On Thursday night the greyhound racing world farewelled Miata; a true icon who gave our great sport more than just another champion but a legend, whose legacy will live on forever.
As a large crowd assembled at Sandown Park to witness ‘Goldies’ final race start, one trainer and his dog had a fairytale story of their own in mind; to secure back to back Group One RSN Sandown Cups.
In another era, Irma Bale would be regarded as the number one stayer in the Country, yet on every occasion had to settle for the ‘Bridesmaid’ tag, behind Australia’s all-time number one stakes earner.
Leading up to the race, Irma Bale’s champion trainer Graeme Bate had exuded confidence to the media, that his charge could spoil the party and snare the highly sought after $125,000 winner’s purse.
‘I knew if she jumped she would have a real good chance. There was less pressure on her (Irma Bale) since it was Miata’s last race start and once she jumped in front I just prayed she could hold on. What an unreal finish it was, the little girl just keep fighting and finding something and that was most pleasing’ said a proud Bate.
Despite the master trainer’s plethora of Group One victories, Bate still experiences pre-race nerves, as the endless hours of preparation are defined by 42 seconds of racing.
‘I still get quite nervous which people find unusual because I have won a lot of big races but it’s because I care and really want to win. I like to be on my own before a race and just put my head down and wait for the boxes to open’.
Beginning beautifully from box five, the daughter of Batrim Bale and Amelia Bale was heavily challenged in the concluding stages of the grueling 715m distance, lasting by a nose over her competitive rivals; Bell Haven and Miata.
Bate was overwhelmed with joy at the events that unfolded on Thursday night and will never forget the moment for several reasons.
‘She’s been a great little girl over a long period of time. Even though that was her 83rd start she is getting better with every race. She struggled to get past 600m for a while but now she just loves running that distance and we will keep perusing with her when she’s in this sort of form.’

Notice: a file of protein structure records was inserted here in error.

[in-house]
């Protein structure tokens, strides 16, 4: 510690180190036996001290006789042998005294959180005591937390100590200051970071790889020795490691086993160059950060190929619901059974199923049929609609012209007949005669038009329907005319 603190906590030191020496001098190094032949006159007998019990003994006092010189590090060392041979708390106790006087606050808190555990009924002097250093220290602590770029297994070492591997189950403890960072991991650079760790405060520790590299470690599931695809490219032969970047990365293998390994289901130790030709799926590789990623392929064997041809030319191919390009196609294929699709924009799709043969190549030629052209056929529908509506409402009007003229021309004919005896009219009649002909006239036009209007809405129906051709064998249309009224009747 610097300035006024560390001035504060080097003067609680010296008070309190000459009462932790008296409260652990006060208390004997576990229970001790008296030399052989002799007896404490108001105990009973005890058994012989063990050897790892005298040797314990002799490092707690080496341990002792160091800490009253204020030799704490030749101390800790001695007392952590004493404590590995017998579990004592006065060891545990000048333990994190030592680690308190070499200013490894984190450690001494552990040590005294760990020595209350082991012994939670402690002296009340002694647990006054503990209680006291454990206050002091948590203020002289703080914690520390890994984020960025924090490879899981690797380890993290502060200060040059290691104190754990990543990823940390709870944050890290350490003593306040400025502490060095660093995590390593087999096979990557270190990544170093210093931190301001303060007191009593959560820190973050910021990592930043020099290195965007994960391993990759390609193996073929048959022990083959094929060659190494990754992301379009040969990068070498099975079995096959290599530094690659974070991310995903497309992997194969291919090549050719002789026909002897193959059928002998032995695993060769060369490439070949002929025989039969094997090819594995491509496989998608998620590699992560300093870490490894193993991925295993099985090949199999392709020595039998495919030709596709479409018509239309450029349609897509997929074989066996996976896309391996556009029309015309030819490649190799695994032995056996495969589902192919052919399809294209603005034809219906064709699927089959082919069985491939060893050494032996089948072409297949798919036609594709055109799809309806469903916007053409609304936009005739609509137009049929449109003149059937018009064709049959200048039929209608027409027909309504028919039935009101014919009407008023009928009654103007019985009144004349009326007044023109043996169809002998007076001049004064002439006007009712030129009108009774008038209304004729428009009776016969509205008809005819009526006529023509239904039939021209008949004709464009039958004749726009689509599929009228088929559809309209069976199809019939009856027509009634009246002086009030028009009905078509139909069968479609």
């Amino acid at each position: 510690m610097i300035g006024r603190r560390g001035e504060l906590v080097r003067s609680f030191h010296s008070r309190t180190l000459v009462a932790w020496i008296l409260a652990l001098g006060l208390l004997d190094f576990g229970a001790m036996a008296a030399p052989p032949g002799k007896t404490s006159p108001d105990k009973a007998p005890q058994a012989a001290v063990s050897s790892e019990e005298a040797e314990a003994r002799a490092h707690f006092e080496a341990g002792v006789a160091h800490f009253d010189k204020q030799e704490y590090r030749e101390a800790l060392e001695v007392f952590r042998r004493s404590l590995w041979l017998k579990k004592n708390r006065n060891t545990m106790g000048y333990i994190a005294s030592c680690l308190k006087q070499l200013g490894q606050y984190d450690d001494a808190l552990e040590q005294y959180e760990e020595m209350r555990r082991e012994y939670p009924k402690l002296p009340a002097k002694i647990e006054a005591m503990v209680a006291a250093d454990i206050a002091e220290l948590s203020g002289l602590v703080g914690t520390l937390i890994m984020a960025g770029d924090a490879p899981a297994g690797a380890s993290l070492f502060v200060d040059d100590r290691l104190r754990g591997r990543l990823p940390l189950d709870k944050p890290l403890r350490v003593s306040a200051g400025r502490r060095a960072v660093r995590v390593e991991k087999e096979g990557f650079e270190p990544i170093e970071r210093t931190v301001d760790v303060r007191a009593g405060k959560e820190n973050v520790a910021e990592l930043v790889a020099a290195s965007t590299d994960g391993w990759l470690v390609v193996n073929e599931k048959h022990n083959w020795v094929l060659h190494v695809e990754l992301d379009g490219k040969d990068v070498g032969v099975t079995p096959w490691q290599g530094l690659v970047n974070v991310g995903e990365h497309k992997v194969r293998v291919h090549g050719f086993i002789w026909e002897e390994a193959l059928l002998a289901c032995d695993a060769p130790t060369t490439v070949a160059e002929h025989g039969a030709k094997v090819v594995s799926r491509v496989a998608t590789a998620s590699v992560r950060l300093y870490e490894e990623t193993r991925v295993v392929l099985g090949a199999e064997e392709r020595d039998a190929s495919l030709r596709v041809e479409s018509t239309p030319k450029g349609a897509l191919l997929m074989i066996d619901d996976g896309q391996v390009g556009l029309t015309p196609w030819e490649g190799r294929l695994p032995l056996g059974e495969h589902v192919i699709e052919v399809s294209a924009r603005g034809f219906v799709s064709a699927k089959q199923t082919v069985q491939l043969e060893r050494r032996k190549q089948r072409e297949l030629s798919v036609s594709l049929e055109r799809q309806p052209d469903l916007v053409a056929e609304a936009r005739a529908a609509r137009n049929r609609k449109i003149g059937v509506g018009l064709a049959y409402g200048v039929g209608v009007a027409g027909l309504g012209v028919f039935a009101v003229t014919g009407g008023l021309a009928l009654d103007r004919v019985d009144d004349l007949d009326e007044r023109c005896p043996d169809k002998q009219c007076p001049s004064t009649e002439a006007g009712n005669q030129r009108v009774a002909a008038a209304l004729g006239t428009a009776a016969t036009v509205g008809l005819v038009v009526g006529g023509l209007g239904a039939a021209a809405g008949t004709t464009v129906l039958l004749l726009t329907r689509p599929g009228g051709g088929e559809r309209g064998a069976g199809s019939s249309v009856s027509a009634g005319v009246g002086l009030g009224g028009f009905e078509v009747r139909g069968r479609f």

Despite approaching four years of age, the forever-young chaser has plenty of life left in her according to Bate and is already set for her next targeted race at Albion Park next month.
‘We will definitely keep her going when she is performing like she is. I’ll give her a trial next Friday and that will set her up beautifully for the Group One Macro Meats Gold Cup. I’ll be very confident in her preparation going into the heats’.
The heats of the Gold Cup will be conducted on June 6 over the 710m distance, with a healthy $75,000 first prize that could take Irma Bale’s prizemoney total beyond the $600,000 mark. The 25kg lightweight who Bate describes as having ‘a heart as big as any dog I’ve trained’ is proving that age is merely just a number.
In a sentimental touch for Bate, the Lara trainer also put the polish on Irma Bale‘s dam; Amelia Bale, for the latter part of her career back in 2009. The insurmountable rewards of the Paul Wheeler breeding dynasty have provided the resilient combination with several group victories already in 2013 including; Group Two WP Summer Distance Plate, Group Two Launceston Cup and Group Two Bogie Leigh Futurity.
‘Amelia Bale was a beautiful dog but just didn’t quite have the mentality like her sister Amity Bale did. Paul and I discussed that she would make a real handy broodbitch and she has.’
As expected, Wheeler and Bate were spot-on with their prediction as Amelia Bale has produced out of her first litter to Batrim Bale; Bekim Bale ( 2011 Group Three Sandown Shootout winner, Sandown 515m track record holder and active sire), Heston Bale (The Meadows 525m track record holder and active sire) and Adelle Bale (2012 Group One Super Stayers Runner Up).
A daughter of Sonic Flight and Evonne Bale, Amelia Bale’s biggest achievement on the race track was runner up in the 2008 Group One Sapphire Crown Classic. Amelia Bale now has three more litters in the process of progressing to the racetrack to; Cromlah Bale and Hallucinate, who are certainly worth keeping a close eye on in the future.
Being no stranger to success, it hasn’t always been smooth sailing for the Bate kennel with a tough initiation into the sport. Bate is very appreciative of the triumphs he is experiencing today and I’m certain, in the near future.
‘The prizemoney wasn’t very good back when I first started so I would travel all over the countryside and it was very hard work. What the administrators have done for greyhound racing today is remarkable. The prizemoney is fantastic and there are so many incentives for all types of trainers’.
Graeme Bate’s simple philosophy of treating greyhounds as ‘creatures of habit’ has proven effective time and time again, as the two-time Australian Trainer of the Year is fast becoming a force to be reckoned with again in 2013.
Images courtesy of Sandown Greyhound Racing Club and Paul Munt Photography